Be aware that for some piano students with special needs, colour could actually be more of a hindrance than a help. Students with ASD or ADHD in particular might be distracted by too many colours. In fact, sometimes black and white method books are best so that there are minimal distractions on the page.
Pay attention to your students needs and observe how he learns best.
If you’re having trouble connecting and engaging with your student, storytelling and analogies can be great teaching tools.
Bring your student into the story by choosing a topic that interests him. For example, if your piano student with ADHD is a big fan of trains, and you need him to get to the end of the piece without stopping – you might explain to him how it’s like a train running on a schedule. The train needs to arrive at its destination on time and not get side tracked along the way.
Some method books that take a story-based approach may be also be useful for piano students with special needs. Wunderkeys, Piano Safari and Tales of a Musical Journey all do a wonderful job of capturing a students’ imagination using stories.
As with the use of colour coding, storytelling may or may not be a good fit for your student. Some kiddos will simply find the story distracting. Try it out in your lessons and see if your student is less or more focused on the task at hand using this approach.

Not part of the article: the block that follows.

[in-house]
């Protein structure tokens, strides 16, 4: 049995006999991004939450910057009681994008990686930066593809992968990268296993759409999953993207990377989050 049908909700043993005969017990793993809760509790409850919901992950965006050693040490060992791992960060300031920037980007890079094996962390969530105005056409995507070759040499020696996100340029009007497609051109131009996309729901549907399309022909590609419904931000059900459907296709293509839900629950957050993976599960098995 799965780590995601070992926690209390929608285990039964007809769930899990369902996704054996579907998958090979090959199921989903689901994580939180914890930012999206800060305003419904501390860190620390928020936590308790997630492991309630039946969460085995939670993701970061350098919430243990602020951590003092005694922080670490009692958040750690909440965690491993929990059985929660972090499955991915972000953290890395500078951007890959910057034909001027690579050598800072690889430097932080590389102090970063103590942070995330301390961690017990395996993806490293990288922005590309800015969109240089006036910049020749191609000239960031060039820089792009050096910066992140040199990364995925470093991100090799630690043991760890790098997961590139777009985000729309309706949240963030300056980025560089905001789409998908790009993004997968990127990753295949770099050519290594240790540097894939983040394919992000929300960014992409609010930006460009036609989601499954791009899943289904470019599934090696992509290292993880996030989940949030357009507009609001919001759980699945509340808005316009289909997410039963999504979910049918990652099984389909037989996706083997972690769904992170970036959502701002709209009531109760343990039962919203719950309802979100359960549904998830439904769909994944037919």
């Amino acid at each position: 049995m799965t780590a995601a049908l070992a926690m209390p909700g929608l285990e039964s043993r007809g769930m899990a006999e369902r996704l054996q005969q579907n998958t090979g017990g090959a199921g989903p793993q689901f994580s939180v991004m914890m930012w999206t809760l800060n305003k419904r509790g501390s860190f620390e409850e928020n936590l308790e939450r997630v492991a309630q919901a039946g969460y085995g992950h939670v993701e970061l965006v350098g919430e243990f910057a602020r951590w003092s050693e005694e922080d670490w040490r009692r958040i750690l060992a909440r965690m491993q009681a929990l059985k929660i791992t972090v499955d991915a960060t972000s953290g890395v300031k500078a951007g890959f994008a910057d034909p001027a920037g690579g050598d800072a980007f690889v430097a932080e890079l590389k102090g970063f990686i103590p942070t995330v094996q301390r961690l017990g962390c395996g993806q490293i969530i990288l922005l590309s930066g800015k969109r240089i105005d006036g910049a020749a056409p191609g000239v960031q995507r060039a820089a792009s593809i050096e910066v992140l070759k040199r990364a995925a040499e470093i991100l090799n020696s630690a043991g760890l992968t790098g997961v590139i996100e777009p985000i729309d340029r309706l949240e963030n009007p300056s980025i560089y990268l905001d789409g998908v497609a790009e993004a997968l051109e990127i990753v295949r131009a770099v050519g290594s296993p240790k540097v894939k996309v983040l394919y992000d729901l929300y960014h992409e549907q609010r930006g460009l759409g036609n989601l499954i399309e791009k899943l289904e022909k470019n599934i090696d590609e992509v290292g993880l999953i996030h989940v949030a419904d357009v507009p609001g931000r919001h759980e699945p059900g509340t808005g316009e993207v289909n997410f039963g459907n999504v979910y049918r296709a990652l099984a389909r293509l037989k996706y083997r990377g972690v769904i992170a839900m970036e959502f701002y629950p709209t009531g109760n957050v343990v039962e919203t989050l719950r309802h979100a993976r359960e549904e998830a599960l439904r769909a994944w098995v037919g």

3. Clear Directions
Almost all students can benefit from clear directions of course, however piano students with special needs will do best with extremely plain instructions.
When you’re teaching a child with special needs you need to learn to remove all the frills and superfluous words from your speech. This is trickier than it sounds but it’s worth developing this skill.
For instance, instead of saying:
“OK Jenny, that was lovely, thank you. Now let’s give that boogie piece a go, how did practice go with that one?”
(Look at all those extra words that hold no real value there!)
Try cutting it down to:
“Now play the Boogie no.3 please.”
“Play Boogie no.3”
This is especially hard to do as being polite is so ingrained in us. It feels rough and unfeeling to give our directions so plainly – but it may be just what your student needs.
Students with ASD and ADHD are especially prone to being distracted by our extraneous words. It takes too much translating work to take what you said, and turn it into what you want him to do next.
So try being as clear and direct (even verging on blunt) as possible. It could make all the difference for your student’s success at the piano.
Thembi Shears went into more detail on this in her fantastic interview with Tim Topham here. This is especially valuable if you have students with ASD.
Lesson Planning for Piano Students with Special Needs
Structure and routine can make or break your lessons with some students. Children with ASD might have a strong preference for routine and procedure, but almost all piano students with special needs will thrive when there is a transparent structure.